Monday, June 24, 2013
There are only two types of NBA Drafts one should watch: one is the live-and-in-real-time draft, held every June. The other type is the one in which all drafted players have ended their careers, and an assessment of their legacy can be envisioned as you watch the younger version of the NBA retiree march awkwardly up to shake David Stern’s hand. Watching a draft from five years ago is an exercise in inanity. Watching a draft from twenty years ago is an existential reflection on youth and innocence and society, a historical document in living color. You may not believe me. Thankfully, NBA TV exists, and they broadcast old drafts. I decided to jot a few notes down while watching the 1990 NBA Draft to illustrate my point
Wednesday, June 19, 2013
On a Friday night in early January, 1896, a Unitarian minister in Salem, Oregon lectured on the topic "Is Francis Schlatter the Lord Jesus Christ come for the second time?" The exact details of his answer to that question are unknown, but we can be sure that his final word on the subject was "no." More interesting than his sermon, though, is why he would even bring up the subject in the first place. Schlatter never set foot in Oregon, neither before nor after his rise to fame. Twelve months prior he was virtually unknown, wandering through the New Mexico desert. But by August 1895, newspapers from coast to coast were writing about the "New Mexico Messiah" and cracking jokes about a new sect of "Schlatter Day Saints."
Who was Francis Schlatter, why did he gain messianic status in the eyes of some, and what, ultimately, happened to him?
Wednesday, June 12, 2013
You may not know Reinhold Niebuhr, but you know Reinhold Niebuhr. At least you do if you've ever read that "man's capacity for justice makes democracy possible, but man's inclination to injustice makes democracy necessary," or recited the prayer "God, grant me the serenity to accept the things I cannot change, the courage to change the things I can, and the wisdom to know the difference.”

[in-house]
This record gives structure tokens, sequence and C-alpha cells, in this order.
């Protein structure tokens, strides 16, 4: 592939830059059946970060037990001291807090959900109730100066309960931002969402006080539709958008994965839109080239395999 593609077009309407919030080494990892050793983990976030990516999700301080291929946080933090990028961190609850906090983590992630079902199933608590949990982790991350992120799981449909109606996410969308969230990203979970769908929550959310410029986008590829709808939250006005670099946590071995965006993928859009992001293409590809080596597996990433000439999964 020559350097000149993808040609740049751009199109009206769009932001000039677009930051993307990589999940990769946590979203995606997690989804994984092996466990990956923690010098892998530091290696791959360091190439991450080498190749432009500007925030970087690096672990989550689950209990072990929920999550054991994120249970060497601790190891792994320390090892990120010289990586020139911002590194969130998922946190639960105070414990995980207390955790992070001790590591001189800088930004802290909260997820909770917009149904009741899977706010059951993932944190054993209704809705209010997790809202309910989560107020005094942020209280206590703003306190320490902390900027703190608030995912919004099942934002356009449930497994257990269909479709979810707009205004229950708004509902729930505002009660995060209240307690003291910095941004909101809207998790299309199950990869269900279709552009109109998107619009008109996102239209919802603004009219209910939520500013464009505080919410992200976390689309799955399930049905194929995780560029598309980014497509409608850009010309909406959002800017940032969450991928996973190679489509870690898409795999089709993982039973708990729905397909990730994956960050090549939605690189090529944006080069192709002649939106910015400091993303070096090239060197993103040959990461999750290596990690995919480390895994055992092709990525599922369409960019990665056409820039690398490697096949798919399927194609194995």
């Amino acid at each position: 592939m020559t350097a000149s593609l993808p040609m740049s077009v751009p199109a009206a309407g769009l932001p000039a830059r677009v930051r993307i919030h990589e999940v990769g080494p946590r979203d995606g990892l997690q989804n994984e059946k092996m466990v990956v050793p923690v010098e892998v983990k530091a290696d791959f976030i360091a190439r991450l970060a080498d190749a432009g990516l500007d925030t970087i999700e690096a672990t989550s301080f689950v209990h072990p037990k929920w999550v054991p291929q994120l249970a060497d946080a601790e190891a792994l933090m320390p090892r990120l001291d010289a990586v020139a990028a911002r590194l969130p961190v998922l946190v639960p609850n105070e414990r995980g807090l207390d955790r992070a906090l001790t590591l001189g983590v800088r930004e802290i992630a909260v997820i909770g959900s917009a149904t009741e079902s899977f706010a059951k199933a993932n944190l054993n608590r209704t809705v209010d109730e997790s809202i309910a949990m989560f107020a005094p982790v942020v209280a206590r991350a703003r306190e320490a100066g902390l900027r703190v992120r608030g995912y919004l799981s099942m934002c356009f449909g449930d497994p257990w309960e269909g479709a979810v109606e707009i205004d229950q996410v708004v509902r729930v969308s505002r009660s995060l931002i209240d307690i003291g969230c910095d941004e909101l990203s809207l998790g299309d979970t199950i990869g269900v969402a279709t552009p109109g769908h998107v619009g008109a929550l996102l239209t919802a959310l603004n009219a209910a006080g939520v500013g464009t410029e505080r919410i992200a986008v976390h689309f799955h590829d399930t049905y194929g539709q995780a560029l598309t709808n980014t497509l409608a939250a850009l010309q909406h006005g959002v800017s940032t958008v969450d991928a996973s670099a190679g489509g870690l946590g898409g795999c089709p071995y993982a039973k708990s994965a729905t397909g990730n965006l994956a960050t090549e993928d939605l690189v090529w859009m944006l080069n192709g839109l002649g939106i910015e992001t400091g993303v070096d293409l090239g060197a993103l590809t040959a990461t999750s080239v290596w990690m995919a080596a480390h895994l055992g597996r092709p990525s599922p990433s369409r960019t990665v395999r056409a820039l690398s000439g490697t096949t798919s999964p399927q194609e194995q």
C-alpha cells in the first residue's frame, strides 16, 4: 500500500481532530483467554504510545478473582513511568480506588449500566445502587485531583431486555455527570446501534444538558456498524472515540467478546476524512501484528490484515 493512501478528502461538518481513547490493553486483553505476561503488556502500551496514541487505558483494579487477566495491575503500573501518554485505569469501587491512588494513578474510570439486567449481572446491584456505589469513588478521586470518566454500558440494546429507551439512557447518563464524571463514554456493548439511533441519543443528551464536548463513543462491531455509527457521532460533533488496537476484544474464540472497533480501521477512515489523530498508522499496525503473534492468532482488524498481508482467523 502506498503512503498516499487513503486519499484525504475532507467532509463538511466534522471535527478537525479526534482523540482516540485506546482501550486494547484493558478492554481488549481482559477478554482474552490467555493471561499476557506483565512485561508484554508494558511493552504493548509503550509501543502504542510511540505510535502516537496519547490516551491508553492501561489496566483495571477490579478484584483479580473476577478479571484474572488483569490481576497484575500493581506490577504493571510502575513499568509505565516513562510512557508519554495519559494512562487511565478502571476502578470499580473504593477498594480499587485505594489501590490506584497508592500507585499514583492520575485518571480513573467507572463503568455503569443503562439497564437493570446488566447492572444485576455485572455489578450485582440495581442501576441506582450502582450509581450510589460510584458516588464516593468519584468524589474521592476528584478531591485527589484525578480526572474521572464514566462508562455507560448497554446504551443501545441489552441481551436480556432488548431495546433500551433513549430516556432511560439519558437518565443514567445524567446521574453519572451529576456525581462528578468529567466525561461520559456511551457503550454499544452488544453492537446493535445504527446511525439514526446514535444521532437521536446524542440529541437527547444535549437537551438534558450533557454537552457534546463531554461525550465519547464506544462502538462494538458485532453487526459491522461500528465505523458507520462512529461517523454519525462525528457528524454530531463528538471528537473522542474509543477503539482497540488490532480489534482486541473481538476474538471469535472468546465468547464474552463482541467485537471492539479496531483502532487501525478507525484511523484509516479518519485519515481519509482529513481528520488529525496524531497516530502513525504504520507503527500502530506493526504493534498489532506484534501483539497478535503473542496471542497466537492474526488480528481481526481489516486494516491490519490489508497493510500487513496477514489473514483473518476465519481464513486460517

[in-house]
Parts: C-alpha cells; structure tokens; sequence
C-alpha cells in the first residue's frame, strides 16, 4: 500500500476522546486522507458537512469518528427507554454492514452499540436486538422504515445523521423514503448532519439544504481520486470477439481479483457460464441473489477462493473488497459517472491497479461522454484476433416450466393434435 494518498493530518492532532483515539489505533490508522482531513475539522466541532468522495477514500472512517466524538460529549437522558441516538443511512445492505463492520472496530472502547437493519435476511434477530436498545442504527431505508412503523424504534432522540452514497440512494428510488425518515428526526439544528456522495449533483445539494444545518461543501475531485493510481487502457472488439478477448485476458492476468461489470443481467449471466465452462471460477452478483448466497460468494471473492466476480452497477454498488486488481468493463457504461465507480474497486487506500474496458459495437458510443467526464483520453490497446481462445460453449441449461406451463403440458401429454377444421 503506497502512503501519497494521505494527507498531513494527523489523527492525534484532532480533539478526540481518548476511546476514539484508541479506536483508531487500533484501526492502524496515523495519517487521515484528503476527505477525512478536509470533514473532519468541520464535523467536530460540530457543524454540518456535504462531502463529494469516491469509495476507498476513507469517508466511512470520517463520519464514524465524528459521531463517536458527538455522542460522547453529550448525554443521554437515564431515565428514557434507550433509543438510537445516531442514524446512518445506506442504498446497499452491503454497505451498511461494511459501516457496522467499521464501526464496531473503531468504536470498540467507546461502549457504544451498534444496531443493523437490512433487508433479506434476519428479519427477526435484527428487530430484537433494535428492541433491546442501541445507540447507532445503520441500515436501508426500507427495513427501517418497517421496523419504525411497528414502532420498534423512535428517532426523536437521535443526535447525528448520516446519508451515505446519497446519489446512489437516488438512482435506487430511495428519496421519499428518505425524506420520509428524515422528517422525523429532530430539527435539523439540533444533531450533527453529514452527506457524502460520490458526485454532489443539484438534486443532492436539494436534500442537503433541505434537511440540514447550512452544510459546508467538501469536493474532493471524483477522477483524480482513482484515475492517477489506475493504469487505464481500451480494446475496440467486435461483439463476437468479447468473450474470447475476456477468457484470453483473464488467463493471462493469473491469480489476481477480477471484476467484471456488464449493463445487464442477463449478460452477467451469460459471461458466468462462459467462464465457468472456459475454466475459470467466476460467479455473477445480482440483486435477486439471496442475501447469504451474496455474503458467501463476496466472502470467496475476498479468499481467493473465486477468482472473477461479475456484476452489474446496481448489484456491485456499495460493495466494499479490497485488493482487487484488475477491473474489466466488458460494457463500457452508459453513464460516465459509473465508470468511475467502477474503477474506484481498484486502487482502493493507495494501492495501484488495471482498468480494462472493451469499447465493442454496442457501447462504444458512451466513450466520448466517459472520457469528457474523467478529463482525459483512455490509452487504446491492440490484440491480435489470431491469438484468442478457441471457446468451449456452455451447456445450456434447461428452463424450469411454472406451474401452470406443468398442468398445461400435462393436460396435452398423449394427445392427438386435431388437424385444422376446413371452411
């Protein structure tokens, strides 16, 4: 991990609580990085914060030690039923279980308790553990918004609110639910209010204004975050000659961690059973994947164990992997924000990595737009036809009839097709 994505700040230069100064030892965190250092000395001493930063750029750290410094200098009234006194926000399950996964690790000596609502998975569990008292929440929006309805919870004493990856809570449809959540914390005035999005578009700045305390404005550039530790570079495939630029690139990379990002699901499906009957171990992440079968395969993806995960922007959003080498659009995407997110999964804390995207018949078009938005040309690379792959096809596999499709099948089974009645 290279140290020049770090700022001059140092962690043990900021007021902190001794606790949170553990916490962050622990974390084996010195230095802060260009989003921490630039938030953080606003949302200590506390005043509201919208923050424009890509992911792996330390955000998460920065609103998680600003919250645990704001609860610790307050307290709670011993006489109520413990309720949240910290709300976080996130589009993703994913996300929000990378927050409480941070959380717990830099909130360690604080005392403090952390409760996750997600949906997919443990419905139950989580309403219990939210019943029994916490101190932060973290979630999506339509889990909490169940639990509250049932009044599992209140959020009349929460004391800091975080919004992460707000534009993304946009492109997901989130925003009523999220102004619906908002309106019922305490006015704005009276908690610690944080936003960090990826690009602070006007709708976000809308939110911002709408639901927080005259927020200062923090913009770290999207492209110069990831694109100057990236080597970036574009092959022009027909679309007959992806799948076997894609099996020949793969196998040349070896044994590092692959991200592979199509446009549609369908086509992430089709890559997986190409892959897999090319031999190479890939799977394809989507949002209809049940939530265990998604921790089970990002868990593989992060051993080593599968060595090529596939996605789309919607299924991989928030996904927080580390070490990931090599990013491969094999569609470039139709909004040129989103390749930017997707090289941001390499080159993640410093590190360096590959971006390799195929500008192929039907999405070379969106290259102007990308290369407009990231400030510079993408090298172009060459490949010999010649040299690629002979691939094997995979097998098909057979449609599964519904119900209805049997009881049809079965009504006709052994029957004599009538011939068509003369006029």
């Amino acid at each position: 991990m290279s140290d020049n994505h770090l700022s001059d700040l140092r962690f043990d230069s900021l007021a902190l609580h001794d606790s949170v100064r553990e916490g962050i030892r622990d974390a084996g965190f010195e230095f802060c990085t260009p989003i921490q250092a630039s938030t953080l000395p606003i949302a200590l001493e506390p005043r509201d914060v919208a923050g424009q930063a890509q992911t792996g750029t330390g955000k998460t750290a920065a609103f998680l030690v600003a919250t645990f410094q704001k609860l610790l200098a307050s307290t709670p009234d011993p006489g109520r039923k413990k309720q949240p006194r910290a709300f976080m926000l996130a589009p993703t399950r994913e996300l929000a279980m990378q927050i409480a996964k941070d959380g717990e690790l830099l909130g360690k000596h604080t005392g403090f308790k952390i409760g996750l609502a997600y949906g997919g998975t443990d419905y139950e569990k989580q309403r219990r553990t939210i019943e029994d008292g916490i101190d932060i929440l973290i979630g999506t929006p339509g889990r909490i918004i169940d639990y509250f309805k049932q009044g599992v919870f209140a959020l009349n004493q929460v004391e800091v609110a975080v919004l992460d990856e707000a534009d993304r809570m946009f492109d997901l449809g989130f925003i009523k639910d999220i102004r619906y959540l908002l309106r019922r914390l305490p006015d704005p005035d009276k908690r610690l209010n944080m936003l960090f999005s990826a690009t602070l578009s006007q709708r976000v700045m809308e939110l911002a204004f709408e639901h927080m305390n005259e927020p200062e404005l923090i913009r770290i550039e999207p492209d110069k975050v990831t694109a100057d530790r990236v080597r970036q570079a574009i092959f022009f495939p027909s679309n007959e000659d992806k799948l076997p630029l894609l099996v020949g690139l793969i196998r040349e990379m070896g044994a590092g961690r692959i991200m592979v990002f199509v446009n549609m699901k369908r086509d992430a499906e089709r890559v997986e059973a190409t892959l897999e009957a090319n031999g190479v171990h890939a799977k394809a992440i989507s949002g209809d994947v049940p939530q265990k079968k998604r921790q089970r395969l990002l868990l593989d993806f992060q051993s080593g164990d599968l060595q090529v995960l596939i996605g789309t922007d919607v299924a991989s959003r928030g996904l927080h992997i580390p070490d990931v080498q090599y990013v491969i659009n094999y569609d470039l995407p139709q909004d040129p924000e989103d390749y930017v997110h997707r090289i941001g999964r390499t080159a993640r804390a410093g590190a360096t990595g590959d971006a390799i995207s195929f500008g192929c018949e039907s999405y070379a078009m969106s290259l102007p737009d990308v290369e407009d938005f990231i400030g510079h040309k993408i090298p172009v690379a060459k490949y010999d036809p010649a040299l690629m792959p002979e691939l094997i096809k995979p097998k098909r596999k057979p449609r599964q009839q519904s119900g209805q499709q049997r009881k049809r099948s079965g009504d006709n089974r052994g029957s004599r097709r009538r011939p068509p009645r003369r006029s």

Gary Dorrien, professor at Union Theological Seminary and Columbia University, has called him "the most important thinker of the past century concerning the relation of Christianity to problems of social ethics and politics." Time went even further, eulogizing him as the "greatest Protestant theologian since Jonathan Edwards." His career as a pastor, theologian, professor, author, and social commentator left an indelible imprint on intellectual life in the 20th-century United States.
Friday, June 7, 2013
From 1897 to 1907 in Omaha, a minuscule religious group caused a sensation for its habit of bursting into religious services (and sometimes other public events) and denouncing everyone present as devil-filled sinners. In fact, denouncing other religious groups seemed to be the main point of their existence. Known as the Figgites, the sect disappeared from the historical record within a decade of their first public spectacle. When I first came across the group in my research into Omaha's religious history, I immediately was reminded of a more modern example of a widely-hated lilliputian religious group with a penchant for public trolling: the good folks at Westboro Baptist. And while our society has changed dramatically over the past century in regards to protecting the rights of minority religious groups, the treatment of the Figgites and Westboro shares some rather strong similarities. But more on that later. First, a little background on Omaha's prequel to Fred Phelps' clan.